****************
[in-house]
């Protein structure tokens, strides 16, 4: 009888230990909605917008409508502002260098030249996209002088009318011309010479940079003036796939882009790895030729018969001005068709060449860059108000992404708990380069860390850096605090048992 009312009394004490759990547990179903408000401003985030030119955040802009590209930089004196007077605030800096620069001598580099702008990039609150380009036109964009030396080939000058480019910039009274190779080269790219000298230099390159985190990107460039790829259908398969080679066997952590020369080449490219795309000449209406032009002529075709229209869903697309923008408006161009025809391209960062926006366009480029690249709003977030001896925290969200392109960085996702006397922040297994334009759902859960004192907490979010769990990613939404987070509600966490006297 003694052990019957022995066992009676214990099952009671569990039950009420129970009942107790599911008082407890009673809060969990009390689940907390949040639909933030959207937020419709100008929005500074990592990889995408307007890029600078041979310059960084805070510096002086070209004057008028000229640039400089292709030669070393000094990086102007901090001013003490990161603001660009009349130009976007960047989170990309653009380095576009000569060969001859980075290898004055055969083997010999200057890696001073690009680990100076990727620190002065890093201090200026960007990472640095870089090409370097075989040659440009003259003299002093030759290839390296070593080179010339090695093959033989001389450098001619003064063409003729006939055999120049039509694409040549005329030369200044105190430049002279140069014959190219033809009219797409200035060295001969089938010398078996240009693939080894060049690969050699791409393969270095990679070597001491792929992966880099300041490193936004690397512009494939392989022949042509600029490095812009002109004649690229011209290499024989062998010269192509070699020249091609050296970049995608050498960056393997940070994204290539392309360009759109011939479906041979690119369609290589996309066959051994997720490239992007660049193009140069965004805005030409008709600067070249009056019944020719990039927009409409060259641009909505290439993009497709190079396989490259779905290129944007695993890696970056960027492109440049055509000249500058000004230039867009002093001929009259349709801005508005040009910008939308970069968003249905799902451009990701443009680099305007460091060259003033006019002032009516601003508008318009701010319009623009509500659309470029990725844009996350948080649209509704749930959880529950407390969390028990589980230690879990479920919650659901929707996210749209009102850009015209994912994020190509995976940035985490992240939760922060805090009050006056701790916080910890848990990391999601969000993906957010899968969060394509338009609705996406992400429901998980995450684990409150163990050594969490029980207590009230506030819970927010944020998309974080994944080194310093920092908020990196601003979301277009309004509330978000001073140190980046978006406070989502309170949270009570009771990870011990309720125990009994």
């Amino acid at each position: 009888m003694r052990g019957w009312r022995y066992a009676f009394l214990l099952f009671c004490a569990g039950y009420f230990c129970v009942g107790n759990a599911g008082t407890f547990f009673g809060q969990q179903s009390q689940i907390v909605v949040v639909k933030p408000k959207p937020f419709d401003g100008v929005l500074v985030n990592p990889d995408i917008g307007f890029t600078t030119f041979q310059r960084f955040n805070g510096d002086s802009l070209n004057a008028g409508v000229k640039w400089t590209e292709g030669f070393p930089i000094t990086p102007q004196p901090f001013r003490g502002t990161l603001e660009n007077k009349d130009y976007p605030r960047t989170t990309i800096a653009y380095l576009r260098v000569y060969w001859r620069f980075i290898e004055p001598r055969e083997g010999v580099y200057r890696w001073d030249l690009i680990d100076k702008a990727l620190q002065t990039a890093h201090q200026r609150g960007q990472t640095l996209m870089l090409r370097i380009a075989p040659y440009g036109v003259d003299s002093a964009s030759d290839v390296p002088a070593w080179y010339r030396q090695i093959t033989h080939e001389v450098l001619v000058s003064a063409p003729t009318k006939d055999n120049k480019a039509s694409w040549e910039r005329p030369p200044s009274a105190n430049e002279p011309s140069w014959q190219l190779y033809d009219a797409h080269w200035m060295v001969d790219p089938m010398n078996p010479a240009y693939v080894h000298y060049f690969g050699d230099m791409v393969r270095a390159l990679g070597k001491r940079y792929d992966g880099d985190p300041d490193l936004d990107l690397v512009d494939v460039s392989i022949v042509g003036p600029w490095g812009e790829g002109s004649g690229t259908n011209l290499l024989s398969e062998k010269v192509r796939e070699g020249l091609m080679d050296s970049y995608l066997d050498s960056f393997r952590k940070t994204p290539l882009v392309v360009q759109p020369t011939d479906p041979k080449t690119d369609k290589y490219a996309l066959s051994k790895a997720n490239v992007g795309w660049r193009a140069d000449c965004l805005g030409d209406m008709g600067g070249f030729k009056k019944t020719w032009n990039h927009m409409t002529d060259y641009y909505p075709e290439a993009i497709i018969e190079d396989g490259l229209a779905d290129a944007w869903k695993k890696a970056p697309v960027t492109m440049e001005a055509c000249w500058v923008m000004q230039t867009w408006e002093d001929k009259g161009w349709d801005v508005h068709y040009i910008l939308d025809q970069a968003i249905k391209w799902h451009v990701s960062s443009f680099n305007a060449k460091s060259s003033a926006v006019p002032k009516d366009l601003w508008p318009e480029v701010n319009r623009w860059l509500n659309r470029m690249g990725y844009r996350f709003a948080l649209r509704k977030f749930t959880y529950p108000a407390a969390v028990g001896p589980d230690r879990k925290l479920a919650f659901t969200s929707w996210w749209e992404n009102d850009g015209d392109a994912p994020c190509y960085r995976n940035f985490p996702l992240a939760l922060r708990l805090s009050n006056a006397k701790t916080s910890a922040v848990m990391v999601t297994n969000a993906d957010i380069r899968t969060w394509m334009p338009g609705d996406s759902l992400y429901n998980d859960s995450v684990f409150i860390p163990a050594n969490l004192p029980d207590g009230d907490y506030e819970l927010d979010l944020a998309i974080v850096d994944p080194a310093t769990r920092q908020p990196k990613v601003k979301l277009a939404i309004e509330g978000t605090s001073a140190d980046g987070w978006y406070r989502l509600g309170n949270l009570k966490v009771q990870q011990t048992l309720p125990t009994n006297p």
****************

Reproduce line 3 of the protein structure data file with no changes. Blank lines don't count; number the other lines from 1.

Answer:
């Amino acid at each position: 009888m003694r052990g019957w009312r022995y066992a009676f009394l214990l099952f009671c004490a569990g039950y009420f230990c129970v009942g107790n759990a599911g008082t407890f547990f009673g809060q969990q179903s009390q689940i907390v909605v949040v639909k933030p408000k959207p937020f419709d401003g100008v929005l500074v985030n990592p990889d995408i917008g307007f890029t600078t030119f041979q310059r960084f955040n805070g510096d002086s802009l070209n004057a008028g409508v000229k640039w400089t590209e292709g030669f070393p930089i000094t990086p102007q004196p901090f001013r003490g502002t990161l603001e660009n007077k009349d130009y976007p605030r960047t989170t990309i800096a653009y380095l576009r260098v000569y060969w001859r620069f980075i290898e004055p001598r055969e083997g010999v580099y200057r890696w001073d030249l690009i680990d100076k702008a990727l620190q002065t990039a890093h201090q200026r609150g960007q990472t640095l996209m870089l090409r370097i380009a075989p040659y440009g036109v003259d003299s002093a964009s030759d290839v390296p002088a070593w080179y010339r030396q090695i093959t033989h080939e001389v450098l001619v000058s003064a063409p003729t009318k006939d055999n120049k480019a039509s694409w040549e910039r005329p030369p200044s009274a105190n430049e002279p011309s140069w014959q190219l190779y033809d009219a797409h080269w200035m060295v001969d790219p089938m010398n078996p010479a240009y693939v080894h000298y060049f690969g050699d230099m791409v393969r270095a390159l990679g070597k001491r940079y792929d992966g880099d985190p300041d490193l936004d990107l690397v512009d494939v460039s392989i022949v042509g003036p600029w490095g812009e790829g002109s004649g690229t259908n011209l290499l024989s398969e062998k010269v192509r796939e070699g020249l091609m080679d050296s970049y995608l066997d050498s960056f393997r952590k940070t994204p290539l882009v392309v360009q759109p020369t011939d479906p041979k080449t690119d369609k290589y490219a996309l066959s051994k790895a997720n490239v992007g795309w660049r193009a140069d000449c965004l805005g030409d209406m008709g600067g070249f030729k009056k019944t020719w032009n990039h927009m409409t002529d060259y641009y909505p075709e290439a993009i497709i018969e190079d396989g490259l229209a779905d290129a944007w869903k695993k890696a970056p697309v960027t492109m440049e001005a055509c000249w500058v923008m000004q230039t867009w408006e002093d001929k009259g161009w349709d801005v508005h068709y040009i910008l939308d025809q970069a968003i249905k391209w799902h451009v990701s960062s443009f680099n305007a060449k460091s060259s003033a926006v006019p002032k009516d366009l601003w508008p318009e480029v701010n319009r623009w860059l509500n659309r470029m690249g990725y844009r996350f709003a948080l649209r509704k977030f749930t959880y529950p108000a407390a969390v028990g001896p589980d230690r879990k925290l479920a919650f659901t969200s929707w996210w749209e992404n009102d850009g015209d392109a994912p994020c190509y960085r995976n940035f985490p996702l992240a939760l922060r708990l805090s009050n006056a006397k701790t916080s910890a922040v848990m990391v999601t297994n969000a993906d957010i380069r899968t969060w394509m334009p338009g609705d996406s759902l992400y429901n998980d859960s995450v684990f409150i860390p163990a050594n969490l004192p029980d207590g009230d907490y506030e819970l927010d979010l944020a998309i974080v850096d994944p080194a310093t769990r920092q908020p990196k990613v601003k979301l277009a939404i309004e509330g978000t605090s001073a140190d980046g987070w978006y406070r989502l509600g309170n949270l009570k966490v009771q990870q011990t048992l309720p125990t009994n006297p």